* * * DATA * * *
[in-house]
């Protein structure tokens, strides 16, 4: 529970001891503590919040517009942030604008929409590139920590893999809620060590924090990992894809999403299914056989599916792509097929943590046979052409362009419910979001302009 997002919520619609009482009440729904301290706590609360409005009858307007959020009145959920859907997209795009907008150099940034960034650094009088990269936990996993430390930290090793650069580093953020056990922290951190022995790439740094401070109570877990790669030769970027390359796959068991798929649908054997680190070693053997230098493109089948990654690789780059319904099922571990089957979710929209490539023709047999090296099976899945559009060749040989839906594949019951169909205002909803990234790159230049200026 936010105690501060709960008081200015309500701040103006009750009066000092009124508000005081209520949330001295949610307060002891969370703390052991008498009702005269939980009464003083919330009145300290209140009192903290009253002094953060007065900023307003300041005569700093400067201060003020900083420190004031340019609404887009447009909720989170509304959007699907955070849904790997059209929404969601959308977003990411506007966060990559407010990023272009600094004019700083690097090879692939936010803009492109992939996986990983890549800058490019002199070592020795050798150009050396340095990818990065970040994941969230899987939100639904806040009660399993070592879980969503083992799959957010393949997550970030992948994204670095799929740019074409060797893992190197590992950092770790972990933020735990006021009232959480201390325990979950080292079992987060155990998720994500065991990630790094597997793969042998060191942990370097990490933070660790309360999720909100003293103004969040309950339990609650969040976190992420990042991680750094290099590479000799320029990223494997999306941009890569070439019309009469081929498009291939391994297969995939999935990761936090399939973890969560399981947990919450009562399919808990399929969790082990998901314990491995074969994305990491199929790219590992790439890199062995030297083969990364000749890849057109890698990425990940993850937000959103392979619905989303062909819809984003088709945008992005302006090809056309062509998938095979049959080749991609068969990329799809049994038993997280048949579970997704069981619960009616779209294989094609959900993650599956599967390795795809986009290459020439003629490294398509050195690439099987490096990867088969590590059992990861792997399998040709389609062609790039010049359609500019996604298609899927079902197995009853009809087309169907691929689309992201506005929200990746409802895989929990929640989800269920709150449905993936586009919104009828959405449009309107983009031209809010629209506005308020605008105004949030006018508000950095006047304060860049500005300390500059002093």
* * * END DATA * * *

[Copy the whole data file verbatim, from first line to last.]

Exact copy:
[in-house]
């Protein structure tokens, strides 16, 4: 529970001891503590919040517009942030604008929409590139920590893999809620060590924090990992894809999403299914056989599916792509097929943590046979052409362009419910979001302009 997002919520619609009482009440729904301290706590609360409005009858307007959020009145959920859907997209795009907008150099940034960034650094009088990269936990996993430390930290090793650069580093953020056990922290951190022995790439740094401070109570877990790669030769970027390359796959068991798929649908054997680190070693053997230098493109089948990654690789780059319904099922571990089957979710929209490539023709047999090296099976899945559009060749040989839906594949019951169909205002909803990234790159230049200026 936010105690501060709960008081200015309500701040103006009750009066000092009124508000005081209520949330001295949610307060002891969370703390052991008498009702005269939980009464003083919330009145300290209140009192903290009253002094953060007065900023307003300041005569700093400067201060003020900083420190004031340019609404887009447009909720989170509304959007699907955070849904790997059209929404969601959308977003990411506007966060990559407010990023272009600094004019700083690097090879692939936010803009492109992939996986990983890549800058490019002199070592020795050798150009050396340095990818990065970040994941969230899987939100639904806040009660399993070592879980969503083992799959957010393949997550970030992948994204670095799929740019074409060797893992190197590992950092770790972990933020735990006021009232959480201390325990979950080292079992987060155990998720994500065991990630790094597997793969042998060191942990370097990490933070660790309360999720909100003293103004969040309950339990609650969040976190992420990042991680750094290099590479000799320029990223494997999306941009890569070439019309009469081929498009291939391994297969995939999935990761936090399939973890969560399981947990919450009562399919808990399929969790082990998901314990491995074969994305990491199929790219590992790439890199062995030297083969990364000749890849057109890698990425990940993850937000959103392979619905989303062909819809984003088709945008992005302006090809056309062509998938095979049959080749991609068969990329799809049994038993997280048949579970997704069981619960009616779209294989094609959900993650599956599967390795795809986009290459020439003629490294398509050195690439099987490096990867088969590590059992990861792997399998040709389609062609790039010049359609500019996604298609899927079902197995009853009809087309169907691929689309992201506005929200990746409802895989929990929640989800269920709150449905993936586009919104009828959405449009309107983009031209809010629209506005308020605008105004949030006018508000950095006047304060860049500005300390500059002093």